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I’ve always been interested in books. I loved having my parents read to me at night. I loved reading to myself once I was able to. I even created a “reading after I’m supposed to be in bed” kit, complete with snacks and a flashlight, that I promptly bragged about to my mom, who made me disassemble the kit. For birthdays and holidays I always wanted gift certificates to book stores. The adults in my life never monitored what I read, so I read whatever I could get my hands on. I’m sure I read some books that were out of my depth, but they kind of went over my head and life moved on.
Books are my entertainment, my escape, my source of knowledge. Books are the surest way to engage me in a conversation, unless I’m almost done with a book and you’re trying to talk to me. I’m not being rude for ignoring you; you’re being rude for interrupting me. Throughout my adult life, I have bought more books than I could read in 15 years. And new ones keep being published! It’s a lot to keep up with, financially and time-management-wise.
One of my favorite books to peruse when I’m not sure what I want to read is Nick Hornby’s Ten Years in the Tub: A Decade Soaking in Great Books. This is a collection of the column he wrote for Believer. Each month he lists the books he’s purchased or received and the books he actually read, then writes about them. The book is wonderful in and of itself, but it also shows you that “the books we buy are almost as important as those we read.” (Taken from the introduction, written by Jess Walter) For so many readers, books become our identity.
I can’t help myself! But I need to start showing some restraint.
I opened my Amazon account when I went off to college. That was a lot of fun. Books practically on demand! Despite going to a Division 1 college, we didn’t have much of a bookstore in town. Not even a used bookstore. Amazon was a revelation. Then there were the advances. Amazon Prime (2 day free shipping!). The Kindle (almost any book, any time!). Shut up and take my money!
I somehow stumbled across Goodreads when I was a junior in college. That’s when my book buying got out of hand. I got so many recommendations from so many corners. Classics, which I was already determined to read because of Gilmore Girls. New releases. Even recent releases. Before Goodreads, I hadn’t read a lot of 21st century fiction. If the book had enough recommendations from Goodreads users that I liked, chances were I would buy it. I wound up wasting a lot of money books I’m sure I never read and wound up donating during a massive clean out.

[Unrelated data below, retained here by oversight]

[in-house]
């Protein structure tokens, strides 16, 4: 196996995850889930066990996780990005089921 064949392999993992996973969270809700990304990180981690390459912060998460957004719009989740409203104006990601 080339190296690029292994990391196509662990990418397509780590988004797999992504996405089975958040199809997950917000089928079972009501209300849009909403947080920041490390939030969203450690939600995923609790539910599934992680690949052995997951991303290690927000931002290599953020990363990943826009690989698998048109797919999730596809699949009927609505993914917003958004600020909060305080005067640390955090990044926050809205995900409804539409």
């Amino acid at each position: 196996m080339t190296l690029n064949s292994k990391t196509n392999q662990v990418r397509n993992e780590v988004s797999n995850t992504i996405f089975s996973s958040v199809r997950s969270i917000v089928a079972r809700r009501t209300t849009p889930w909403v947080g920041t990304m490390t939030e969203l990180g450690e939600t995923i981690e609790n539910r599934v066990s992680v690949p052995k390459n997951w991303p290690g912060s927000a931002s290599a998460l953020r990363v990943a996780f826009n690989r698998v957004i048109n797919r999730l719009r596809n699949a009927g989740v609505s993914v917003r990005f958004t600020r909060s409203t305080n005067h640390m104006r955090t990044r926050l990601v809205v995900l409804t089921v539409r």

Goodreads led to Twitter, led to book blogs, led to Instagram. More and more connections with people as passionate about books as me. More and more titles recommended that I’ve bought and haven’t read.
I remember the craze over The Story of Edgar Sawtelle. Everyone in the online book community had read it and loved it. I bought a copy. I tried to read it. I liked something about it, but I couldn’t get into it. I agonizingly DNF’ed it. From there for a long time, I would not read the latest most buzzed about books until the dust had settled and I could make a more informed decision on whether to buy it. There were some notable exceptions based on personal preferences–I knew I wanted to read Go Set a Watchman as soon as it came out–but I tried to stay moderate. I still bought a ton of books that I never read, but they were usually backlist.
Fast-forward to this year. I fell into the trap again. Without naming names or titles, this spring I’ve bought three much-hyped books that have been flops for me. Not only did I buy them, I freaking pre-ordered them so that I could read them on release day. That’s how much I drank the Kool-Aid. These books were mentioned by two bookstagrammers whom I like and who I love interacting with. But the books didn’t hit it for me. I even finished one of them…because it was on my Kindle. (I feel like I’m less noisy while my fiance is sleeping if I’m reading my Kindle). The other two languish on my shelves. I’m sure I’ll finish them at some point because they aren’t bad, but all these other books floating around my house seem so much more appetizing. Another bookstagrammer constantly mentions books that I wind up loving. Just today I wound up ordering one book she mentioned and pre-ordered another, out in June.
This led to some introspection on my part. As I’m starting a new career in a pretty volatile field, I need to be more careful with my money. I know I should use the library more often. But I like owning my books. That way I can write in them. Throw them across the room. Leave them partially finished for 6 months and come back to the same spot. Thrust them in the face of my best friend with a “You’ve got to read this, or we can’t be friends any longer!” I think for the time being, I will have to be more careful with book recommendations. I will have to consider the source more. Do a bit less pre-ordering, unless I’m SURE it’s going to be a winner for me (like the new Elizabeth Gilbert out in June). Take full advantage of the free samples that Kindle will send.
What are your tips for dealing with the constant onslaught of new releases?